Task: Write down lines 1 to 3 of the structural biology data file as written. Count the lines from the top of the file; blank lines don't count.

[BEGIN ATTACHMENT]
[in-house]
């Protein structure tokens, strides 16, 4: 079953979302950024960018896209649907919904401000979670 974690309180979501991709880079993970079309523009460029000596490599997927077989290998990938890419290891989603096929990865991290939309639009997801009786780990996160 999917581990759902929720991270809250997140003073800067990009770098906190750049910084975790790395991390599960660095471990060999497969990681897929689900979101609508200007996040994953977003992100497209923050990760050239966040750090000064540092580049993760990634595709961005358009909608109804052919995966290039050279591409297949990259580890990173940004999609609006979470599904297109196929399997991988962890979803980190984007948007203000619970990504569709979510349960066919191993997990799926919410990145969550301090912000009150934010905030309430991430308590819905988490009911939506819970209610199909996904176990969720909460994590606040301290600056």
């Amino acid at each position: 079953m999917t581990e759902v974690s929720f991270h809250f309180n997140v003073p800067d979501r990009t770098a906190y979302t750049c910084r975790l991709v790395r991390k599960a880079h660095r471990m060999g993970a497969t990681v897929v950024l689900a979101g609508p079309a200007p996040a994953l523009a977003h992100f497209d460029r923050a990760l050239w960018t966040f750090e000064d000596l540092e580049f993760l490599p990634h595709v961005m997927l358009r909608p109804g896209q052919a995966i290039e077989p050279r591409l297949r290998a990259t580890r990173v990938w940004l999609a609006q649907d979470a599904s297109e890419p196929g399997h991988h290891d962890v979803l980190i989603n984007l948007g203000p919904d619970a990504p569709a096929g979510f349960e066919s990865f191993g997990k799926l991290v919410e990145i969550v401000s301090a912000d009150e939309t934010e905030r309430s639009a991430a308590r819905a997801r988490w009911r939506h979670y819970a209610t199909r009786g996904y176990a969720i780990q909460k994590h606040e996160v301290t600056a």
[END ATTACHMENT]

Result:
[in-house]
């Protein structure tokens, strides 16, 4: 079953979302950024960018896209649907919904401000979670 974690309180979501991709880079993970079309523009460029000596490599997927077989290998990938890419290891989603096929990865991290939309639009997801009786780990996160 999917581990759902929720991270809250997140003073800067990009770098906190750049910084975790790395991390599960660095471990060999497969990681897929689900979101609508200007996040994953977003992100497209923050990760050239966040750090000064540092580049993760990634595709961005358009909608109804052919995966290039050279591409297949990259580890990173940004999609609006979470599904297109196929399997991988962890979803980190984007948007203000619970990504569709979510349960066919191993997990799926919410990145969550301090912000009150934010905030309430991430308590819905988490009911939506819970209610199909996904176990969720909460994590606040301290600056």
């Amino acid at each position: 079953m999917t581990e759902v974690s929720f991270h809250f309180n997140v003073p800067d979501r990009t770098a906190y979302t750049c910084r975790l991709v790395r991390k599960a880079h660095r471990m060999g993970a497969t990681v897929v950024l689900a979101g609508p079309a200007p996040a994953l523009a977003h992100f497209d460029r923050a990760l050239w960018t966040f750090e000064d000596l540092e580049f993760l490599p990634h595709v961005m997927l358009r909608p109804g896209q052919a995966i290039e077989p050279r591409l297949r290998a990259t580890r990173v990938w940004l999609a609006q649907d979470a599904s297109e890419p196929g399997h991988h290891d962890v979803l980190i989603n984007l948007g203000p919904d619970a990504p569709a096929g979510f349960e066919s990865f191993g997990k799926l991290v919410e990145i969550v401000s301090a912000d009150e939309t934010e905030r309430s639009a991430a308590r819905a997801r988490w009911r939506h979670y819970a209610t199909r009786g996904y176990a969720i780990q909460k994590h606040e996160v301290t600056a």